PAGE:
The Iran - Telecoms, Mobile & Broadband report includes all BuddeComm research data and analysis on this country. Covering trends and developments in telecommunications, mobile, internet, broadband, infrastructure and regulation.
Executive summaryBuddeComm’s annual publication, Iran - Telecoms, Mobile and Broadband, provides a comprehensive overview of the trends and developments in the telecommunications and digital media markets in Iran.
The telecoms market in Iran is, as one might expect, one of the least liberalised in the region. Serious competition exists only in the mobile market where second national mobile operator MTN Irancell now has around one third of the market. Further liberalisation, in the form of a third national mobile licence and the partial privatisation of incumbent telco TCI, has been in gestation for some considerable time, with both beginning in August 2008, but both have yet to eventuate and maybe the stop-start proceedings reflect wider conflicts in government.
The third mobile licence tender has had a particularly difficult path. The tender was launched in late August 2008 and in January 2009 the government confirmed that a consortium led by Etisalat of the UAE had won the licence. The consortium was reported as having submitted the highest bid in the tender, at US$402.1 million, plus a royalty of 23.6% of revenues. In May 2009 the government announced that Etisalat had been stripped of the licence, which would instead be awarded to the runner-up bidder - a consortium including Zain of Kuwait. The government claimed that the Etisalat Consortium had not fulfilled its commitments and had not paid the licence fee, a claim Etisalat denied. Then in July it was reported that the Zain Group had also ‘not fulfilled obligations’ and a new tender would be held. Both Etisalat and Zain are very experienced winners of mobile licence tenders and seem unlikely to have made such basic mistakes.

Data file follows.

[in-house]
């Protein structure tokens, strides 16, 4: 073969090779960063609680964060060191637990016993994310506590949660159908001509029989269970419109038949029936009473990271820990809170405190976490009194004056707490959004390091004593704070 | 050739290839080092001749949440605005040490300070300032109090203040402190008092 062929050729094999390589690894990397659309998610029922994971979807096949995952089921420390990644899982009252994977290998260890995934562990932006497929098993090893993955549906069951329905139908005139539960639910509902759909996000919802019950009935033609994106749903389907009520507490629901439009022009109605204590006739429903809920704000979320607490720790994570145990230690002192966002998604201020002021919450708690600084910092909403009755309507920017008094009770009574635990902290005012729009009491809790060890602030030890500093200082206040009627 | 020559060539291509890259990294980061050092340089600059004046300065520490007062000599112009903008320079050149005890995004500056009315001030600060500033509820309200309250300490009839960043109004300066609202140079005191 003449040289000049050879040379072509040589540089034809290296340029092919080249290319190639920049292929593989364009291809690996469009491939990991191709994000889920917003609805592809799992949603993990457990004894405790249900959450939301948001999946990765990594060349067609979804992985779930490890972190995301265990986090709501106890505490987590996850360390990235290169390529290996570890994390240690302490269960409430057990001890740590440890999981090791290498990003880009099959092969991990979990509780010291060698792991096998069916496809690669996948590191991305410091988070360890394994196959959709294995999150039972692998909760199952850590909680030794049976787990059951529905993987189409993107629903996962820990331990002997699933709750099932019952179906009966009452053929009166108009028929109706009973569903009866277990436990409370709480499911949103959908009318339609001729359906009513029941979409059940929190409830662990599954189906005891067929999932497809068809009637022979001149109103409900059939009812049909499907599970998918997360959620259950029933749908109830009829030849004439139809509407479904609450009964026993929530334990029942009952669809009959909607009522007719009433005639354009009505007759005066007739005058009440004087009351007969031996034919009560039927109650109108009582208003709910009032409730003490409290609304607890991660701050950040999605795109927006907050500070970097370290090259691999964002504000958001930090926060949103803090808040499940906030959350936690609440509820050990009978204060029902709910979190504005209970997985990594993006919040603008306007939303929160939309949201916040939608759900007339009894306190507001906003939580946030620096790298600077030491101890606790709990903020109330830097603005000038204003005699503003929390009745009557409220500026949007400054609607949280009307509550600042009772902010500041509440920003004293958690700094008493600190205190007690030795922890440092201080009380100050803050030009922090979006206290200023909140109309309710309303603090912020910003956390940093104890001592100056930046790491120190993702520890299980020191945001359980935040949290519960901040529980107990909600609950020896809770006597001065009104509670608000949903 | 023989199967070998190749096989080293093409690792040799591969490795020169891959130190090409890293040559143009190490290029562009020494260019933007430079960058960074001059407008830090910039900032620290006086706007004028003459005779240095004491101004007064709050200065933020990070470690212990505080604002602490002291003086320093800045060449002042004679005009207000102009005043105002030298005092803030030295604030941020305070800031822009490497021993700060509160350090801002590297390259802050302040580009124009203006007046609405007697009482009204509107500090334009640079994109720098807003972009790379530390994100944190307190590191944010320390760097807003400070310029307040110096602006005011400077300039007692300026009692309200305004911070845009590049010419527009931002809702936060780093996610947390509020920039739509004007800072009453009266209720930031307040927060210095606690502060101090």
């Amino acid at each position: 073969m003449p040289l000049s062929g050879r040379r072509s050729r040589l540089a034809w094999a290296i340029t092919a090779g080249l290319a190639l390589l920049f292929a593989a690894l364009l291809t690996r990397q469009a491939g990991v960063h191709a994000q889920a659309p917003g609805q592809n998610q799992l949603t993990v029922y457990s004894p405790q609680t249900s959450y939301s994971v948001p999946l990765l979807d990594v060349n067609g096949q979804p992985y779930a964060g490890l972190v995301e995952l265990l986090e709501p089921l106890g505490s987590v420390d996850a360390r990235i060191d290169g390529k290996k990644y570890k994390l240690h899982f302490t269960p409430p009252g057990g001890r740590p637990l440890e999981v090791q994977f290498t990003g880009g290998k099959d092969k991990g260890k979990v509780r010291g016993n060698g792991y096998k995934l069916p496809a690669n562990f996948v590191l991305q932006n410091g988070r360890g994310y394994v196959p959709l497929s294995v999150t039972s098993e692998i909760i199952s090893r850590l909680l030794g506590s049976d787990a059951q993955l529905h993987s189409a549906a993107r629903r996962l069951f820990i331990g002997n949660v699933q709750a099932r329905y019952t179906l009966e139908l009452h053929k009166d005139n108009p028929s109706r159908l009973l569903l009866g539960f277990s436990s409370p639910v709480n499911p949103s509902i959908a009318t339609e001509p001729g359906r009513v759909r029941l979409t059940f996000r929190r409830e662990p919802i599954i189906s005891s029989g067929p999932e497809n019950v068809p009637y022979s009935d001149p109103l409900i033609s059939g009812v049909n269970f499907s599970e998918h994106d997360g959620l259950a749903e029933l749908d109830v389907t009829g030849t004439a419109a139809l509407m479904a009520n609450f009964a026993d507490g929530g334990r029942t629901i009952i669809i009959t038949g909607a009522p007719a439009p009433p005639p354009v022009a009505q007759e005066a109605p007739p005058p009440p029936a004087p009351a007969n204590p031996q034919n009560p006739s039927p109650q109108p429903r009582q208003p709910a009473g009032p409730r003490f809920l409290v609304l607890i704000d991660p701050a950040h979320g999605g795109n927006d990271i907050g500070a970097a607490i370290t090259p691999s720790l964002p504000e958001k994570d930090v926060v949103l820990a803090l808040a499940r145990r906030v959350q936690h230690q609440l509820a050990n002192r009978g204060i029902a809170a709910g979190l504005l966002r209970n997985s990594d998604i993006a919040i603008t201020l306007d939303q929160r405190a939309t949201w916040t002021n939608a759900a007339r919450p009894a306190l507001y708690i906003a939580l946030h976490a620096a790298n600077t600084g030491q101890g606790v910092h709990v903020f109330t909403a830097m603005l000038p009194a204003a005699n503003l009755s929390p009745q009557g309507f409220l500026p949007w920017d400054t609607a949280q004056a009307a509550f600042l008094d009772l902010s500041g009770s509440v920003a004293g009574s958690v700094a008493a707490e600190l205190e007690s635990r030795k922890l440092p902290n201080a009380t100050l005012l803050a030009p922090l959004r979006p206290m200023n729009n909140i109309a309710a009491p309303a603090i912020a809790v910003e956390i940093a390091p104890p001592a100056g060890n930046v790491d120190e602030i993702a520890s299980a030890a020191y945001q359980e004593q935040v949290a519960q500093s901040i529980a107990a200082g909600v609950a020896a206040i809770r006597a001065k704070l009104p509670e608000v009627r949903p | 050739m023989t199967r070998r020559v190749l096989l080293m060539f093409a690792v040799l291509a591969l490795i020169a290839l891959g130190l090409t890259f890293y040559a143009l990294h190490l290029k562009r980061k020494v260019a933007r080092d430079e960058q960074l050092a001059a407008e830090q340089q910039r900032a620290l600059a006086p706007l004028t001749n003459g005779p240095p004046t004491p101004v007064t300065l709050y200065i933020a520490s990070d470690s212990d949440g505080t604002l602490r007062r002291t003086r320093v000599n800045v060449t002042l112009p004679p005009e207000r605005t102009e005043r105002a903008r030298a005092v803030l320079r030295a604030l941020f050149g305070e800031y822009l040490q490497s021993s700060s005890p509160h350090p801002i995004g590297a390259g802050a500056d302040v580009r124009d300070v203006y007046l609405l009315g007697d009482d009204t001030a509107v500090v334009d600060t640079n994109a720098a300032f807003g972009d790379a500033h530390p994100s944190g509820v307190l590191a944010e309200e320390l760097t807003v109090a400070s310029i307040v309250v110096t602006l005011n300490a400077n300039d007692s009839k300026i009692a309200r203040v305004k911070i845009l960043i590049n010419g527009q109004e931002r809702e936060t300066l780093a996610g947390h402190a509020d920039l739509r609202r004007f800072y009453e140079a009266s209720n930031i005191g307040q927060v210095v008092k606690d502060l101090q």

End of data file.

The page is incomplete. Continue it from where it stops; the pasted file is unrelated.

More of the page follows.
The process of the award of the second mobile licence was also similarly difficult and took two years from 2003 to 2005. That licence was also awarded and then re-awarded to another bidder. In that instance it was Turkish mobile operator Turkcell reported as not paying a fee by the required deadline. The final winner was MTN of South Africa.
Despite these regulatory difficulties and hazards, plus low ARPU, the mobile market is attractive for new operators due to Iran’s relatively large population and yet to be saturated market. Both annual growth and penetration rates are around 65%. No 3G licences have been issued as yet.
Fixed-line penetration in Iran is higher than in most Middle East countries. Internet user penetration is probably not that much different from many countries in the region but most users access the Internet at Internet cafes or other non-residential access points. Internet subscriber numbers can only be estimated. Broadband subscribers can also only be estimated but numbers are almost certainly very small. Internet censorship is strict. By November 2008 the number of banned sites was put at over 5 million.
Iran is very stony ground for any form of digital media to grow or flourish due to the government’s strict control and censorship of Internet media and its banning of satellite TV dishes to receive the wealth of free to air DTH satellite TV channels available in the region.
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